I was very worried that as a new graduate, I would slow my team down more than I would help, but that was not the case. I was with wonderful physicians that were trained at directing and educating other medical professionals. My education at Missouri State University was repetitively helpful in the routine information I needed to know to be effective in caring for my patients. As our strictly covid patient population declined, I was allowed to move my role to the cardiac ICU due to my recent rotation in interventional cardiology during school and my background with EKGs as a paramedic. I was exposed to seizure monitoring through video EEGs in my pediatrics rotation, a skill I never anticipated using again, but I found myself monitoring four epilepsy patients in the cardiac ICU in one week. My surgery rotation was helpful as I assisted in arterial line placement, chest tube placement and suturing. I had previously been teetering between the decision to pursue cardiology or critical care medicine and this experience has shown me that I really love critical care medicine, but I may be able to do both. As the world proceeds forward with the anticipation of a new normal, I hope to see PA schools integrate critical care medicine basics into the regular curriculum, including ventilator management, initiating vasopressor therapy, sedation management and weaning. Practical skills such as using IV pumps, troubleshooting arterial lines, and using swan-ganz catheters were essential and could be easily integrated into any program. I had luckily been exposed to these things as a critical care paramedic prior to PA school, but many advanced practice providers were nervous about their prior lack of education and experience with ventilators as most schools are geared towards a family medicine perspective.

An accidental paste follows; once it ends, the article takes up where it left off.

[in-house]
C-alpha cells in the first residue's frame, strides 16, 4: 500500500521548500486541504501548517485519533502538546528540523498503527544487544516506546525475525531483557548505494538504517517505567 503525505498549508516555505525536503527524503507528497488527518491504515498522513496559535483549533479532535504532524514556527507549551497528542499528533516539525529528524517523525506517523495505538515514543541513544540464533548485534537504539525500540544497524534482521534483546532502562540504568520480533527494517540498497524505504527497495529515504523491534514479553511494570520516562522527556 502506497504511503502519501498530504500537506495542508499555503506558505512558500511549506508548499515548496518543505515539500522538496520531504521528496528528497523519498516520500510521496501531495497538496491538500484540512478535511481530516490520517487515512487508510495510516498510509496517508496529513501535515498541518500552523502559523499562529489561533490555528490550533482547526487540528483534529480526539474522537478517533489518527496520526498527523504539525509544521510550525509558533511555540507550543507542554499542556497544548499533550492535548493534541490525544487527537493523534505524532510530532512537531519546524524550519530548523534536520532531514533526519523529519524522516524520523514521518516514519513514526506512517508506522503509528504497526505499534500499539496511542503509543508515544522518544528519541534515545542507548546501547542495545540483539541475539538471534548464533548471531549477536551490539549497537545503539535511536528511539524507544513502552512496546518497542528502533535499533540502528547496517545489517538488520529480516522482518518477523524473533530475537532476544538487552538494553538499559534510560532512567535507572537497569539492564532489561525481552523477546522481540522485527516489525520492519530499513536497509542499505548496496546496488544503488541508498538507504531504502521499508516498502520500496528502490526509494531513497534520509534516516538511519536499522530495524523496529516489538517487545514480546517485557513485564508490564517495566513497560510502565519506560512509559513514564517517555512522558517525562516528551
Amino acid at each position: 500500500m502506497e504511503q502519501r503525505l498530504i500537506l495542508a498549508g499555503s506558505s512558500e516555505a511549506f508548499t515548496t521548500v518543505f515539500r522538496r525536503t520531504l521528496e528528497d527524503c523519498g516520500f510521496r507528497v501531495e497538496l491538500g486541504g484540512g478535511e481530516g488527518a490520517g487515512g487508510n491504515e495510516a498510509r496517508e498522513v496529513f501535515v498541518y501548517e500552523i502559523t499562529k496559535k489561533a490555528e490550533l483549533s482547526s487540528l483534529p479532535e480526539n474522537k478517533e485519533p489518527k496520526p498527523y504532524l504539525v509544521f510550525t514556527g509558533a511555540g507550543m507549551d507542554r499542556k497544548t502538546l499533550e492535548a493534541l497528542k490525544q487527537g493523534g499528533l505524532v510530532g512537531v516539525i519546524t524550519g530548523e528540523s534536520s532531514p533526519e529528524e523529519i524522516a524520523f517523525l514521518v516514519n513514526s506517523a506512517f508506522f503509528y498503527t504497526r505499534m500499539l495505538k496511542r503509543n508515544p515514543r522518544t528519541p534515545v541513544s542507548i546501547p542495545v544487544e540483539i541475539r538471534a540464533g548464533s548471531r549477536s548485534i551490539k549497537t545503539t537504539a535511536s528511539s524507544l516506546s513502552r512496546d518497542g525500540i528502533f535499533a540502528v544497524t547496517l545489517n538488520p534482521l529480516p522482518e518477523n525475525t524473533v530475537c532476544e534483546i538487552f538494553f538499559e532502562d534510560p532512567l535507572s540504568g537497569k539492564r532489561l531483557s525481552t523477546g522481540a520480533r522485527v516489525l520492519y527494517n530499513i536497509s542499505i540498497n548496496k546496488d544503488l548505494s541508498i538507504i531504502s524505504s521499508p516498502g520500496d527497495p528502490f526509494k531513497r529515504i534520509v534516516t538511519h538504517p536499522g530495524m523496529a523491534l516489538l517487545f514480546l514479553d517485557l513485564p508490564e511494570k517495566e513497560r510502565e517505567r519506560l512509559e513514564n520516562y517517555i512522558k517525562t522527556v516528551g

I will be forever grateful for my experience in New York and the education I received. I was lucky enough to arrive with the cavalry, but even with the amazing team we assembled, all the help from around the country and all the support we received, it was still barely enough. Listening to the experiences of the physicians in the weeks preceding our arrival was nothing short of frightening. I know of more than one hospital staff member that was lost to Covid-19 as the hospital physicians and nurses struggled to take care of one their own. Medical supplies of every kind were difficult to obtain at different times. The sheer number of patients was nearly too much to handle even after the emergency staffing arrived and we were forced to put two patients in every ICU room, meant only for one. I know that as New York cases continue to decline, other states cases are peaking with attempts to reopen. I have no input as to how the country should proceed with reopening, but I do know that the medical profession cannot sustain this effort for long, we won’t have the personnel or medical equipment necessary. I learned to be thankful for my health and for the opportunity to help others in the fight for theirs. I am thankful for all the frontline workers keeping our country afloat. I am thankful to my school for the education they’ve given me that allowed me to help in this effort. I am thankful to my friends and family that have supported me, but most of all, I am thankful to everyone that chooses to wear a mask.